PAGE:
US banks roll back lending to European companies
US banks are pulling back from lending to European companies during the coronavirus pandemic, fuelling concerns that Wall Street may be quietly withdrawing to its home market in a repeat of the last financial crisis.
The Financial Times reports that bankers, advisers and company executives said American lenders had become more cautious in underwriting bilateral and syndicated loans to large corporate clients across the region in recent weeks.
In Germany, JP Morgan recently pulled out of talks over an additional credit line for BASF, the world’s largest chemicals group, according to people involved in the transaction. Similarly, Bank of America (BofA) lent half as much as the other six international banks that underwrote a €3bn state-backed loan to sportswear giant Adidas.
Goldman Sachs — which helped underwrite a €3.5bn syndicated loan for Italian-American carmaker Fiat Chrysler this month — did not take part in a similar €12bn facility for German rival and long-standing client Daimler, leaving other lenders to make up the difference.
“We are increasingly observing an ‘America first’ attitude among large US banks,” says an adviser directly involved in negotiations between banks and corporates in Germany. “Those are not just idiosyncratic cases: there is a clear pattern.”
In the first quarter, the five large US banks’ combined market share in syndicated loans in Germany fell by more than a third to 14.6%, according to Refinitiv data. This period captures only the start of the pandemic.
“Every bank is under the cosh of its national regulators, who in times of crisis show a huge home bias,” says Jan Pieter Krahnen, director of the Centre for Financial Studies at the University of Frankfurt. “This heavily influences risk management and regional exposure, which comes at the expense of clients abroad.”
The trend has attracted the attention of European regulators. “We have received many signals that foreign lenders are starting to retreat from the German market,” says a senior supervisory official. “We cannot force them to lend.”
In the UK, JP Morgan pulled out of a recent £324m debt and equity rescue package for airport concession operator SSP, despite being the company’s corporate broker. Only British banks were left in the consortium.
At events and publishing group Informa, JP Morgan and BofA turned down a request for a short-term loan and were not among underwriters on a £1bn share placement, even though the latter had been a broker to the UK company for 10 years. BofA also turned down a potential capital raise for struggling cinema chain Cineworld.
The decline in lending has caused concerns in Europe about the reliability of US banks in a crisis. One reason Berlin politicians last year endorsed merger talks between Deutsche Bank and domestic rival Commerzbank was the desire for a “national champion” that would continue to lend at times of stress.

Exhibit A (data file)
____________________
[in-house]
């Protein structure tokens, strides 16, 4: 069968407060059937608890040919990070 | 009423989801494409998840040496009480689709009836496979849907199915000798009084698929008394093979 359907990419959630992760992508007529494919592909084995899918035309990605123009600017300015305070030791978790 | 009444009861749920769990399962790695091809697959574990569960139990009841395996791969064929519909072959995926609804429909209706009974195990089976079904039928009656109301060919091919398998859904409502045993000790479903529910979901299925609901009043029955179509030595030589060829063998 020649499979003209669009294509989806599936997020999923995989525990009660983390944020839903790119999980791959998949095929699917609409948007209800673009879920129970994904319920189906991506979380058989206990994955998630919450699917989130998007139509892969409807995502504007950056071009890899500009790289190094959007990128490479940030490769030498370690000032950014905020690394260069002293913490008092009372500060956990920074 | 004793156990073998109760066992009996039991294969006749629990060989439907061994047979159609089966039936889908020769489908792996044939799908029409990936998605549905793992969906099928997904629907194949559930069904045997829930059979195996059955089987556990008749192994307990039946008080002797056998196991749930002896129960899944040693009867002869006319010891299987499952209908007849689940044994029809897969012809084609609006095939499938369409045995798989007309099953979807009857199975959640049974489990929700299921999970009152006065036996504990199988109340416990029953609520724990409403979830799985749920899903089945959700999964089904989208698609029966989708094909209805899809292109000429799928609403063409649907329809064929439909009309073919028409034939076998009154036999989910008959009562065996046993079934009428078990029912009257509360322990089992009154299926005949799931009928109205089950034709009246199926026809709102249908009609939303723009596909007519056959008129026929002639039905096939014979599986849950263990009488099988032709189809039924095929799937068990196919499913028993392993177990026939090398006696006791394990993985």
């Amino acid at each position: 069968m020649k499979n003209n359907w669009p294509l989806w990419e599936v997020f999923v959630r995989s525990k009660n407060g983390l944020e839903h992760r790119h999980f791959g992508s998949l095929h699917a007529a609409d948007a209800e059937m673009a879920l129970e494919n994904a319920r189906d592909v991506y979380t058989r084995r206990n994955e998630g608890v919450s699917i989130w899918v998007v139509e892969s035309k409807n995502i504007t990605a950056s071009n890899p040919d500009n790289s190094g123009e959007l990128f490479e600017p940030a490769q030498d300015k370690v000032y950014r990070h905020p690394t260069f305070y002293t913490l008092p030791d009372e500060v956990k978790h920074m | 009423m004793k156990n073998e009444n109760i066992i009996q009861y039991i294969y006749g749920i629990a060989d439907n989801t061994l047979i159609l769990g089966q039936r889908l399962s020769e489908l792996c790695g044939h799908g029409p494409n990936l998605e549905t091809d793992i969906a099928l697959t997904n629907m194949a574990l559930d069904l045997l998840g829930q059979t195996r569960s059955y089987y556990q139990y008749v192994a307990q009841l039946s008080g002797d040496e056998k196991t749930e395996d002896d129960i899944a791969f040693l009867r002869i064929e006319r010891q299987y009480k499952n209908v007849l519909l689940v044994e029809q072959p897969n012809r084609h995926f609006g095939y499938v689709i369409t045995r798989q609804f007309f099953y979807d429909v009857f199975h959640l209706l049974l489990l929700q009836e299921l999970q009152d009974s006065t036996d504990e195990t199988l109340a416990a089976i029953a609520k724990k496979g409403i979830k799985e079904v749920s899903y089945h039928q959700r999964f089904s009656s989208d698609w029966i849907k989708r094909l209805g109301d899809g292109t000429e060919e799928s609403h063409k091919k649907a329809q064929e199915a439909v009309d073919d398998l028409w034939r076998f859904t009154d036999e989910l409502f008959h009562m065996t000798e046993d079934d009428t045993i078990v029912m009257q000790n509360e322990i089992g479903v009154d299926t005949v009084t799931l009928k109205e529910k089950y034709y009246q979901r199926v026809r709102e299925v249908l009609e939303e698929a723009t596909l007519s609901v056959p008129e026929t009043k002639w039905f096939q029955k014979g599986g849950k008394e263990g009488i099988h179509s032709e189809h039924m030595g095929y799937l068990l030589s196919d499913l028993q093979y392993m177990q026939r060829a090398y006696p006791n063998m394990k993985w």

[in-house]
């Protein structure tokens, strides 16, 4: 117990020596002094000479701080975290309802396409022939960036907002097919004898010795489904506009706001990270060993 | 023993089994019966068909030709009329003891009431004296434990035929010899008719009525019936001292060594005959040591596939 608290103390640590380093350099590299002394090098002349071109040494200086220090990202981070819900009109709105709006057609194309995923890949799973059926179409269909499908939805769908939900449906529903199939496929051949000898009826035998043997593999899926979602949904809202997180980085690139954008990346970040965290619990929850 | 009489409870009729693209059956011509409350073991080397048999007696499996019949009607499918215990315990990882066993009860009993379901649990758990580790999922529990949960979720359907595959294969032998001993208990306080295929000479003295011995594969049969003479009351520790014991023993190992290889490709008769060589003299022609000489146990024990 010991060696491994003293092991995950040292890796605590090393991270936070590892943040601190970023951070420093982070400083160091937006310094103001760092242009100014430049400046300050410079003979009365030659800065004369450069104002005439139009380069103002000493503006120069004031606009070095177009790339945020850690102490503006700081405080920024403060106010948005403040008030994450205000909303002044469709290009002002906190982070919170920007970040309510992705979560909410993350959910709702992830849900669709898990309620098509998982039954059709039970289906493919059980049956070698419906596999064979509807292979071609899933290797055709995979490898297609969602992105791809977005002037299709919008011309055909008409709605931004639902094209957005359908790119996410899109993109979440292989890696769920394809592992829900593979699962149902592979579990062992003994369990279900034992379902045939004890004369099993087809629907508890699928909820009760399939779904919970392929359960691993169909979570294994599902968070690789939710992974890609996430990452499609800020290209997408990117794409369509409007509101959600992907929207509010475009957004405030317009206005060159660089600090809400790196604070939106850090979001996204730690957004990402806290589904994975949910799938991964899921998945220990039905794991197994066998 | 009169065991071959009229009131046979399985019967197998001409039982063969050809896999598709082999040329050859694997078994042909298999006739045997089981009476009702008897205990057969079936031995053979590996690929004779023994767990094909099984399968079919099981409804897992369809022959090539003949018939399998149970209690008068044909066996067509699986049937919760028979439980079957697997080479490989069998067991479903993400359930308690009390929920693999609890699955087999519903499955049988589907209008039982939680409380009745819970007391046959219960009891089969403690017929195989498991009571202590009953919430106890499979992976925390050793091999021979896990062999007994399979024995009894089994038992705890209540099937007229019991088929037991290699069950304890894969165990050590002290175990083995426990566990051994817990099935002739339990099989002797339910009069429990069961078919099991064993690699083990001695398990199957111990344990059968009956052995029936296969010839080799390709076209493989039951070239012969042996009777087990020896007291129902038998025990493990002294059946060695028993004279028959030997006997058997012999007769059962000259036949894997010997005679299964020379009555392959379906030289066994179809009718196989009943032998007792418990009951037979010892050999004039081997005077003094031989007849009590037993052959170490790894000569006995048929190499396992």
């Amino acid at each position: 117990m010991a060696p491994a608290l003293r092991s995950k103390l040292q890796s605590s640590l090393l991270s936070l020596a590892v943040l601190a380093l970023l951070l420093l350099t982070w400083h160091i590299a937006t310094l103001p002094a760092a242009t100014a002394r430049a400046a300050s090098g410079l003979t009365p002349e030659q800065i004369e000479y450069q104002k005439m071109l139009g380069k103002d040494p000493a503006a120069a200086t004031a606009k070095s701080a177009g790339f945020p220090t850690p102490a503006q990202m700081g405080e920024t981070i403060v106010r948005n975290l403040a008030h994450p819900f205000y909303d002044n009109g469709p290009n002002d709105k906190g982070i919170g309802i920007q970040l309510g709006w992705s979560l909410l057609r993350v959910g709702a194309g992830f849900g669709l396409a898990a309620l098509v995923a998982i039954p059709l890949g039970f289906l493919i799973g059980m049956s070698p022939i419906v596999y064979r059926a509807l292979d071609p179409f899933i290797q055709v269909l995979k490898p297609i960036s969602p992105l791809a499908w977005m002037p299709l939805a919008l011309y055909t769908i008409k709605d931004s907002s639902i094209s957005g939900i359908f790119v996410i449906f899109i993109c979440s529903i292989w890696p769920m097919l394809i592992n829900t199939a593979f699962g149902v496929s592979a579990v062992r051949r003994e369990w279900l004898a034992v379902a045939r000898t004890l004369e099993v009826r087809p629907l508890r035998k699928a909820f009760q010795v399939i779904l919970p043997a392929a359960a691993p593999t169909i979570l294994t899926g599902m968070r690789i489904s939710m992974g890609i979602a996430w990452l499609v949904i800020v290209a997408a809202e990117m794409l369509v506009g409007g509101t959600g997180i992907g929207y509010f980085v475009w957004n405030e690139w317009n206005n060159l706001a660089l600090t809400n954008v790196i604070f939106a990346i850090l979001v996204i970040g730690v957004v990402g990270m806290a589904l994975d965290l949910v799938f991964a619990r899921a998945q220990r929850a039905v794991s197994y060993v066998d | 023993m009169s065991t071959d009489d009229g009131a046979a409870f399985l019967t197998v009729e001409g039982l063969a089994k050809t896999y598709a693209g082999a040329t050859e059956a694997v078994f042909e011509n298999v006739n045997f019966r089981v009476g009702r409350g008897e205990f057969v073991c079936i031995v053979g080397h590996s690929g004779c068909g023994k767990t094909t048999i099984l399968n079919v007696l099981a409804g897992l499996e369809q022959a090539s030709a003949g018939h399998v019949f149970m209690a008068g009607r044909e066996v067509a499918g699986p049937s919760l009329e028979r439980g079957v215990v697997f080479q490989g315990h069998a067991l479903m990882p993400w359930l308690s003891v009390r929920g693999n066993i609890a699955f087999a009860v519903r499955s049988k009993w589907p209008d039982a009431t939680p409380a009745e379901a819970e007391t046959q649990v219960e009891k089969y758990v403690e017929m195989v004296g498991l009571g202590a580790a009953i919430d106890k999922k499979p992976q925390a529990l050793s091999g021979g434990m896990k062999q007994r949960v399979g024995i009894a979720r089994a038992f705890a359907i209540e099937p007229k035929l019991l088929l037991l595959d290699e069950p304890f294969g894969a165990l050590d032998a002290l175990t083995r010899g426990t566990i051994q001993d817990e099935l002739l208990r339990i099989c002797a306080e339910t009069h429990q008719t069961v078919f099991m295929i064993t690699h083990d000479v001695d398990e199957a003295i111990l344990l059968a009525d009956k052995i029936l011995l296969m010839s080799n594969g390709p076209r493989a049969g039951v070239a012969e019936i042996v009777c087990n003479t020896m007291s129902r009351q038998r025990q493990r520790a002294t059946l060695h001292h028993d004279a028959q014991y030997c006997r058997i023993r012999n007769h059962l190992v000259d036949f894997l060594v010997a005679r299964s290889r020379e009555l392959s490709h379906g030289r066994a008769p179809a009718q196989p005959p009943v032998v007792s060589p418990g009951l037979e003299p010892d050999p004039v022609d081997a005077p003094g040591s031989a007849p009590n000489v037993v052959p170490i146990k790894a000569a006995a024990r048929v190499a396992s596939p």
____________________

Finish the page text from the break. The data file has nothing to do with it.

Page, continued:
“If one bank in an existing consortium steps out of line, it’s not only that the others have to fill in the blank, but some of them may also start to get second thoughts,” says one person familiar with such negotiations.
BofA, Goldman Sachs and JP Morgan declined to comment on specific clients, but stressed they had increased lending globally in recent weeks. While the data shows BofA’s share of syndicated loans has declined, the US bank pointed out it ranked second in league tables of euro-denominated bonds since 18 March, when debt markets reopened after the initial coronavirus shock.
JP Morgan states: “We extended over $25bn in new credit to clients in March alone, and nearly half of that was in Europe. Our commitment to companies in the region remains unwavering.”
Senior US bank executives said that compared with American clients, European companies had drawn down more of their credit lines, reducing banks’ appetite for further lending. They also typically wanted to borrow money over longer time horizons whereas US companies saw bank loans more as a “bridge to markets”.
A European executive at a US bank said: “We have the same standards and procedures for all of our clients, and geography does not play any role.” However, the executive added that profit margins on loans were much higher in the US than in Europe, demand for credit was rocketing everywhere and that banks’ balance sheets were an increasingly scarce resource. “Every credit decision needs to be properly justified internally.”
Some US bankers said European lenders were acting “recklessly”, loading up their weak balance sheets with more risky loans that could turn into problems in years to come. “I don’t understand why the Europeans want to do these things,” says one senior investment banker.